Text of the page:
Local opposition halts plan for 30-bed guesthouse extension to Dalkey pub

A number of appeals have been lodged with An Bord Pleanála against the decision to grant planning permission for the development at the rear of Queen’s Pub on Castle Street, Dalkey

Plans to develop a 30-bedroom guesthouse extension to one of the best-known pubs in the south Dublin suburb of Dalkey have been put on hold following opposition from local residents.

A number of appeals including one by the Dalkey Community Council have been lodged with An Bord Pleanála against the decision of Dún Laoghaire-Rathdown County Council to grant planning permission for the development of guest accommodation at the rear of the Queen’s Pub on Castle Street, Dalkey, Co Dublin.

The proposed development over two, two-storey connected blocks is planned by East Coast Heritage after the landmark pub, which is a protected structure dating from 1745, was bought by hoteliers, Ray Byrne and Eoin Doyle for €3.5m in 2021.

The previous owner, former AIB chief executive and one-time Aer Lingus chairperson, Tom Mulcahy closed the pub in 2020 after 17 years operating the business due to his retirement after the Covid-19 pandemic forced it to close its doors.


In its appeal, the Dalkey Community Council said that while it welcomed the proposed development at the Queen’s as Dalkey currently lacked guest accommodation, it expressed concern about its “overbearing nature” on adjacent properties in White’s Villas.

The council’s chairperson, Susan McDonnell, said the proposal represented “an overdevelopment of the site” which would result in several nearby homes having reduced or no sunlight for much of the day.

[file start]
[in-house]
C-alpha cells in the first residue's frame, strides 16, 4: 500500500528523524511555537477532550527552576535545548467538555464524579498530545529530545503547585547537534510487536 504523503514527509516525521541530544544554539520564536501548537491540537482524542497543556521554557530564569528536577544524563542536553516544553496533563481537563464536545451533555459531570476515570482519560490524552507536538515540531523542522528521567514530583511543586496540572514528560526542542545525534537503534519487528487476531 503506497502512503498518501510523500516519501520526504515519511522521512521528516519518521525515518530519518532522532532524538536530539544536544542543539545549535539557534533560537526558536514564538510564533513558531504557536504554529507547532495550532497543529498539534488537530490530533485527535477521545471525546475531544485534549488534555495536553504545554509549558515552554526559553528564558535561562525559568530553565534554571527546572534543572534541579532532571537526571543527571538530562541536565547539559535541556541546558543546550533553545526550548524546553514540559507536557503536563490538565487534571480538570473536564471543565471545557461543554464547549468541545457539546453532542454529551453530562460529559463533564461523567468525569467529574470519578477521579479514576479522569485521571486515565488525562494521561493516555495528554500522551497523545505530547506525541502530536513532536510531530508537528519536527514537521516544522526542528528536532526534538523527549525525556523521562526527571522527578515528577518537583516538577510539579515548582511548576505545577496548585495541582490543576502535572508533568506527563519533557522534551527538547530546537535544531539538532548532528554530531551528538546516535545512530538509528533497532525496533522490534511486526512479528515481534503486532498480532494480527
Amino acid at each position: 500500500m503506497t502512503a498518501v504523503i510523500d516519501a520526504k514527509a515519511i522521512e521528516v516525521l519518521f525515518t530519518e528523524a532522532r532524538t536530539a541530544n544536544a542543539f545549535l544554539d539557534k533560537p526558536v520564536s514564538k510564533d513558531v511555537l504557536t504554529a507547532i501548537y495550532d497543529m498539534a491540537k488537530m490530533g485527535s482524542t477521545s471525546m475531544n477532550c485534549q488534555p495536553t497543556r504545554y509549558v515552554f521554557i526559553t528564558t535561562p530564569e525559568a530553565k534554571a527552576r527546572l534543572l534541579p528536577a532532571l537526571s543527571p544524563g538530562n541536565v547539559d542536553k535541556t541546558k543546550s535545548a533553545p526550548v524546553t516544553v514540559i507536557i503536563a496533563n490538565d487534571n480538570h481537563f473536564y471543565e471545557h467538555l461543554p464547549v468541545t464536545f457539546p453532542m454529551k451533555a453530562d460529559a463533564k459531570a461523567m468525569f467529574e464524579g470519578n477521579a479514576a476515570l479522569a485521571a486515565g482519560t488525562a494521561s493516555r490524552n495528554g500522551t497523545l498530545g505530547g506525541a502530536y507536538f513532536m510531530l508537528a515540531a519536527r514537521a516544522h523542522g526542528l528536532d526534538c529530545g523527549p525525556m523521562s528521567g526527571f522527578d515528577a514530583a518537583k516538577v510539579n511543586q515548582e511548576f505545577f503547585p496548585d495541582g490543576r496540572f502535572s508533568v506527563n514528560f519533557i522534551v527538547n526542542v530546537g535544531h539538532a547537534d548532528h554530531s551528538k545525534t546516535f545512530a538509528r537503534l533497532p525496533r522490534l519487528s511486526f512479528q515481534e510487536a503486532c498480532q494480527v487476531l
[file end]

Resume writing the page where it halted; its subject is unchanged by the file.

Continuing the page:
Dr McDonnell said reducing the facility to a one-storey development would greatly reduce the impact on neighbours of the pub.

“Any new development should not result in the reduction in the standard of living of those residents already living in the vicinity,” said Dr McDonnell.

The Dalkey Community Council also expressed concern about inadequate provision for deliveries and waste collection.

It also questioned the developer’s justification for the exclusion of any guest parking facilities on the basis that a majority of patrons would be walking to the hotel.

Dr McDonnell said parking was already problematic in the centre of Dalkey with very limited on-street parking spaces and argued that the Queen’s should provide some parking facilities.

In a separate appeal, consultants acting for a group of residents of White’s Villas, claimed the development would have an adverse effect on adjoining properties due to “its location, proximity, bulk and scale.”

They said it would have “a profound and negative impact” on the residential amenity of the affected residents including in relation to noise which was already an issue due to the pub’s beer garden which had been the subject of an enforcement notice.

They also raised concern about the impact of the development on parking in the area with the planned removal of the pub’s existing car park to facilitate the constriction of guest accommodation.

Consultants for East Coast Heritage said the operators of the pub had significant experience in ownership and management of pubs, restaurants and accommodation services in Dublin and throughout the country.

They also pointed out that there are no hotel or guesthouses located in Dalkey in the “historic and bustling coastal town with a strong national and international reputation for cultural history, hospitality and tourist interest.”

After the purchase of the Queen’s, Mr Byrne - who also owns a number of businesses in the hospitality sector including the Eccles Hotel in Glengariff, Co Cork - said he hoped the development at the Queen’s would provide 30 full-time jobs.

A ruling on the appeals by An Bord Pleanála is due to be issued before the end of October 2023.